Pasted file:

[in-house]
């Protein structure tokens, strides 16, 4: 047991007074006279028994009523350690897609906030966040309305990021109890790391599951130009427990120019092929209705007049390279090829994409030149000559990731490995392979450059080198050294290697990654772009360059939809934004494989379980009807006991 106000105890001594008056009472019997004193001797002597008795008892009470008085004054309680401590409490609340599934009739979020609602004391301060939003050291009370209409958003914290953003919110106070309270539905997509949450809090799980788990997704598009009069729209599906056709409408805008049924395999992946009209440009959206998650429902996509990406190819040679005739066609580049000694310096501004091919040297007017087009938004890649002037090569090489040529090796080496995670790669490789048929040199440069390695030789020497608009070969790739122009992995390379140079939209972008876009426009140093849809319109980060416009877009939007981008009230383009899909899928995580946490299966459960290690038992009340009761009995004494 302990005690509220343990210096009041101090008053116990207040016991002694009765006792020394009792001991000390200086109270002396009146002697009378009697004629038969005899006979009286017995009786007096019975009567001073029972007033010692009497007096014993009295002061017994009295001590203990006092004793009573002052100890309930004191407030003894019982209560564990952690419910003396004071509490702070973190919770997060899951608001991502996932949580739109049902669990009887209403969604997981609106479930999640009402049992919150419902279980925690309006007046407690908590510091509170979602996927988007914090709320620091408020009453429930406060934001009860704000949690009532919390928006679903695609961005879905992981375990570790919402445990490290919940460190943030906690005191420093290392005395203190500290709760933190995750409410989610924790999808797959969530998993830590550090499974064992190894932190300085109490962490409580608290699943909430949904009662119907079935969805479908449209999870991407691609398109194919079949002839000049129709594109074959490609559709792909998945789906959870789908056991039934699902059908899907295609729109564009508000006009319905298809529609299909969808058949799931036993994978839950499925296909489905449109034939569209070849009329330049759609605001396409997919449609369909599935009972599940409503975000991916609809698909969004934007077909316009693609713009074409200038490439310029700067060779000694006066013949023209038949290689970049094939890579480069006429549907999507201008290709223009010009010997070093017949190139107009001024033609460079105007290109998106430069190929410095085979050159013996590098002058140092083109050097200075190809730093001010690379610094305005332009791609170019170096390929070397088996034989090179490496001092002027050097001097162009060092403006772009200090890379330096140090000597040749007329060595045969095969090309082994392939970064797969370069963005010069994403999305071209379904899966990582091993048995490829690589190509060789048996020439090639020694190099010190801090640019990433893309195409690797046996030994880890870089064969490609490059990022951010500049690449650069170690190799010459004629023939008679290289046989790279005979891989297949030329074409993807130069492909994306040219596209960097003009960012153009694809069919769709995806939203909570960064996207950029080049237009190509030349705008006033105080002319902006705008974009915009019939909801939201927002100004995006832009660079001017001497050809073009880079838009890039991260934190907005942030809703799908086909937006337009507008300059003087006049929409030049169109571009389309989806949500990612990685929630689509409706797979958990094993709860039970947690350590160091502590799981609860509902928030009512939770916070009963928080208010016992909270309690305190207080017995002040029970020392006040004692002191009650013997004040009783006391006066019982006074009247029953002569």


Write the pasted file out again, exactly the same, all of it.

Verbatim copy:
[in-house]
């Protein structure tokens, strides 16, 4: 047991007074006279028994009523350690897609906030966040309305990021109890790391599951130009427990120019092929209705007049390279090829994409030149000559990731490995392979450059080198050294290697990654772009360059939809934004494989379980009807006991 106000105890001594008056009472019997004193001797002597008795008892009470008085004054309680401590409490609340599934009739979020609602004391301060939003050291009370209409958003914290953003919110106070309270539905997509949450809090799980788990997704598009009069729209599906056709409408805008049924395999992946009209440009959206998650429902996509990406190819040679005739066609580049000694310096501004091919040297007017087009938004890649002037090569090489040529090796080496995670790669490789048929040199440069390695030789020497608009070969790739122009992995390379140079939209972008876009426009140093849809319109980060416009877009939007981008009230383009899909899928995580946490299966459960290690038992009340009761009995004494 302990005690509220343990210096009041101090008053116990207040016991002694009765006792020394009792001991000390200086109270002396009146002697009378009697004629038969005899006979009286017995009786007096019975009567001073029972007033010692009497007096014993009295002061017994009295001590203990006092004793009573002052100890309930004191407030003894019982209560564990952690419910003396004071509490702070973190919770997060899951608001991502996932949580739109049902669990009887209403969604997981609106479930999640009402049992919150419902279980925690309006007046407690908590510091509170979602996927988007914090709320620091408020009453429930406060934001009860704000949690009532919390928006679903695609961005879905992981375990570790919402445990490290919940460190943030906690005191420093290392005395203190500290709760933190995750409410989610924790999808797959969530998993830590550090499974064992190894932190300085109490962490409580608290699943909430949904009662119907079935969805479908449209999870991407691609398109194919079949002839000049129709594109074959490609559709792909998945789906959870789908056991039934699902059908899907295609729109564009508000006009319905298809529609299909969808058949799931036993994978839950499925296909489905449109034939569209070849009329330049759609605001396409997919449609369909599935009972599940409503975000991916609809698909969004934007077909316009693609713009074409200038490439310029700067060779000694006066013949023209038949290689970049094939890579480069006429549907999507201008290709223009010009010997070093017949190139107009001024033609460079105007290109998106430069190929410095085979050159013996590098002058140092083109050097200075190809730093001010690379610094305005332009791609170019170096390929070397088996034989090179490496001092002027050097001097162009060092403006772009200090890379330096140090000597040749007329060595045969095969090309082994392939970064797969370069963005010069994403999305071209379904899966990582091993048995490829690589190509060789048996020439090639020694190099010190801090640019990433893309195409690797046996030994880890870089064969490609490059990022951010500049690449650069170690190799010459004629023939008679290289046989790279005979891989297949030329074409993807130069492909994306040219596209960097003009960012153009694809069919769709995806939203909570960064996207950029080049237009190509030349705008006033105080002319902006705008974009915009019939909801939201927002100004995006832009660079001017001497050809073009880079838009890039991260934190907005942030809703799908086909937006337009507008300059003087006049929409030049169109571009389309989806949500990612990685929630689509409706797979958990094993709860039970947690350590160091502590799981609860509902928030009512939770916070009963928080208010016992909270309690305190207080017995002040029970020392006040004692002191009650013997004040009783006391006066019982006074009247029953002569």